A similar case is when the vehicle is turning on a constant bank road, even the road doesn't have any pitch, a pitch rate sensor fixed on the road frame has non-zero output. This simple observation might well be used to justify why angle information cannot be simply obtained from integrating a corresponding angular rate signal.

The ordinary road is going to be in between a pure spiral road (constant slope and zero bank) and a tilted flat road. Hence the road roll rate should have a value in between the road roll rates corresponding to the above two extreme cases.

In the following, pitch misalignment computation will be provided. Such a ditch misalignment includes both the loading-induced pitch misalignment θLPM and the sensor mounting misalignment Δθs2by, this is called the augmented pitch misalignment and denote it as ΔθPM
ΔθAPMLPM+Δθs2by  (33)

Referring now to FIG. 10, the various sensor inputs are calculated in step 100. First, the detection of the pitch misalignment is determined in step 102. The different pitch angles involved are depicted in FIG. 8. If a moving vehicle is driven with constant yaw rate on a flat road, the total vehicle angular rate vector ωtotal must be perpendicular to the road surface regardless of the road bank and road inclination. If there is no augmented pitch misalignment, i.e., ΔθAPM=0, then the yaw rate sensor output ωsz coincides with the total vehicle angular rate vector ωtotal and the roll angular rate sensor output must be zero. If the augmented pitch misalignment is non-zero, then both the roll angular rate and yaw rate sensor outputs have non-zero outputs. Further, the total angular rate vector must have the magnitude of the square roots of the square sum of the roll rate and yaw rate, i.e.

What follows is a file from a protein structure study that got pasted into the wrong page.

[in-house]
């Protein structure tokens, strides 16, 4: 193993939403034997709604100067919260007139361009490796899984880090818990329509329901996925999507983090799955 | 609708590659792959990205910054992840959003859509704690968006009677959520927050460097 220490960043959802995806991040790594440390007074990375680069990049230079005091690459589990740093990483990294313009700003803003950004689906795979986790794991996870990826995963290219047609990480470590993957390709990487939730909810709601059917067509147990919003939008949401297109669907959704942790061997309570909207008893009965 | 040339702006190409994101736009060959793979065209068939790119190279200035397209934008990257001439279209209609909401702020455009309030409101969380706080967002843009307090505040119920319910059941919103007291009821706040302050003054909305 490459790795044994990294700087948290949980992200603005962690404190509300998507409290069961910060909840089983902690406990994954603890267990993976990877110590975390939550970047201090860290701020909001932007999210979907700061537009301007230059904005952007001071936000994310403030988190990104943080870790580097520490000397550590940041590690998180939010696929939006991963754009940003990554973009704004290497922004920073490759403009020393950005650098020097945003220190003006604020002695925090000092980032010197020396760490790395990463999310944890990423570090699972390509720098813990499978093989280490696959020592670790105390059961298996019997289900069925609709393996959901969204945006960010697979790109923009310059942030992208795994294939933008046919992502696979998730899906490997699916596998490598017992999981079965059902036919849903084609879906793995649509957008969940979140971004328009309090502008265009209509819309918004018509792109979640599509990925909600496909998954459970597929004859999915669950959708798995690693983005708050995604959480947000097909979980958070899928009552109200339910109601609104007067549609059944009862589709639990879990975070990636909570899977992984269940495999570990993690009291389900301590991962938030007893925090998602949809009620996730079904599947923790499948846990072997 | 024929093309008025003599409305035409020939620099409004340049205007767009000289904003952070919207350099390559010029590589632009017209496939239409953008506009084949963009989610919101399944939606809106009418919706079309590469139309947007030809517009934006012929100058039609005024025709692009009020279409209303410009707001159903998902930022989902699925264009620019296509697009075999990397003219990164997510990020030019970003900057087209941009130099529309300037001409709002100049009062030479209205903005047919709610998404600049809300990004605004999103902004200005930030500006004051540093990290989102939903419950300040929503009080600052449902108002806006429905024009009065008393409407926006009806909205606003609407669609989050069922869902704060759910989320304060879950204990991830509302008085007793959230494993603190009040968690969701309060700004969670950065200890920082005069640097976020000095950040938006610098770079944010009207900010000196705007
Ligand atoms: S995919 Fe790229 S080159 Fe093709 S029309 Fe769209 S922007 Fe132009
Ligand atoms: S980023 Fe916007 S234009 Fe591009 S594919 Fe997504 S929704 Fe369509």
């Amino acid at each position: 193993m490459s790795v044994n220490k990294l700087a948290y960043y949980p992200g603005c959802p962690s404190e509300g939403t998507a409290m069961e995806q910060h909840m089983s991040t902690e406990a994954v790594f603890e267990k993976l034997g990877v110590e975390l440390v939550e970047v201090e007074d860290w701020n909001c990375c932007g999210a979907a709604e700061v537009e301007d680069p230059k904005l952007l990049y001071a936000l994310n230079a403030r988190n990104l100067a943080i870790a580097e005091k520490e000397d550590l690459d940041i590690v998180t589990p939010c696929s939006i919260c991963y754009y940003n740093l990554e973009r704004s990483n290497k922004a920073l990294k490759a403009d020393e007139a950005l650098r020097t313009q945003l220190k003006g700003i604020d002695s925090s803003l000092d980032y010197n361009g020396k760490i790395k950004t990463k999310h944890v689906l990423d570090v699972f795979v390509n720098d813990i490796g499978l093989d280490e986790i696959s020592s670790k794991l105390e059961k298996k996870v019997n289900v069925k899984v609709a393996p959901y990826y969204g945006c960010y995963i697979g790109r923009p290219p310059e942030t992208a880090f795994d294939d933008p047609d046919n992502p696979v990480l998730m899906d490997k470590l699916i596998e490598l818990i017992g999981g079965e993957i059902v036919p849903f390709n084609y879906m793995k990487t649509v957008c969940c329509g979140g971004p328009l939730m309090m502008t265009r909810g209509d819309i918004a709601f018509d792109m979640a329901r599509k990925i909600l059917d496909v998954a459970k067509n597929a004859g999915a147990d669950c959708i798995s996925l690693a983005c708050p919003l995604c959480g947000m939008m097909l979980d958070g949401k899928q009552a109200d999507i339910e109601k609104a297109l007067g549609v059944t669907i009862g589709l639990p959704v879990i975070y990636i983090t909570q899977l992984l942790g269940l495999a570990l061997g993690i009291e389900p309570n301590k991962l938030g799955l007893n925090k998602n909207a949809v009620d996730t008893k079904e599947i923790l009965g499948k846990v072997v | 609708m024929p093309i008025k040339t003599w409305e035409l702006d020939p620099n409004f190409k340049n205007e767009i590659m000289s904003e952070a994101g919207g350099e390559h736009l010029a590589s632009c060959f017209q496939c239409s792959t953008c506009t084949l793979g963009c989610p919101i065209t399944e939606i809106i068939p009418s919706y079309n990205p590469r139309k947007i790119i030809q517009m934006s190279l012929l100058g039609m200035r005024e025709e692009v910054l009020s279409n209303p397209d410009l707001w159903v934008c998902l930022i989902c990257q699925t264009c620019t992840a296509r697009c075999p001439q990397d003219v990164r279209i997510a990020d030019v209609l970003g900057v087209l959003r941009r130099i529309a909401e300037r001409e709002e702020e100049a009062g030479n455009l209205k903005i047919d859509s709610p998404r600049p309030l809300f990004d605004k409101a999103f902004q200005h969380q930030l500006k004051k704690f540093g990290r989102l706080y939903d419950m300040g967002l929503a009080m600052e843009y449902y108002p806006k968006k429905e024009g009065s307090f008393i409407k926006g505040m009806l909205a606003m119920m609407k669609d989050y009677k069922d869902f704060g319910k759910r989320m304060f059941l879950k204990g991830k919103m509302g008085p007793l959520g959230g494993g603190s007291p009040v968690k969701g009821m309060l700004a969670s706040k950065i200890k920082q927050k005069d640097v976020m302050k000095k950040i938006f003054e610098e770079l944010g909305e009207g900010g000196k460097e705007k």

ωtotal=√{square root over (ωsx 2sz 2)}  (34)

Therefore, as shown in FIG. 10, the augmented pitch misalignment can be computed as

Δθ APM = sin - 1 ( ω sx ω total ) ( 35 )

If the vehicle is not driven on a flat surface, for example, if the vehicle is driven on a spiral road such as a parking garage, the road pitch would be included in the computation in (35). In this case, the above computation would generate an erroneous pitch misalignment. Hence the spiral driving condition needs to be excluded from (35).

Notice that (35) is meaningful when the vehicle is in a steady state yawing motion, the vehicle does not have large maneuver-induced roll and pitch (namely, the relative roll and pitch as calculated in Ford patent, U.S. Pat. No. 6,556,908), which is incorporated by reference herein. In order to provide a further robust estimation, an average algorithm will be used as in the following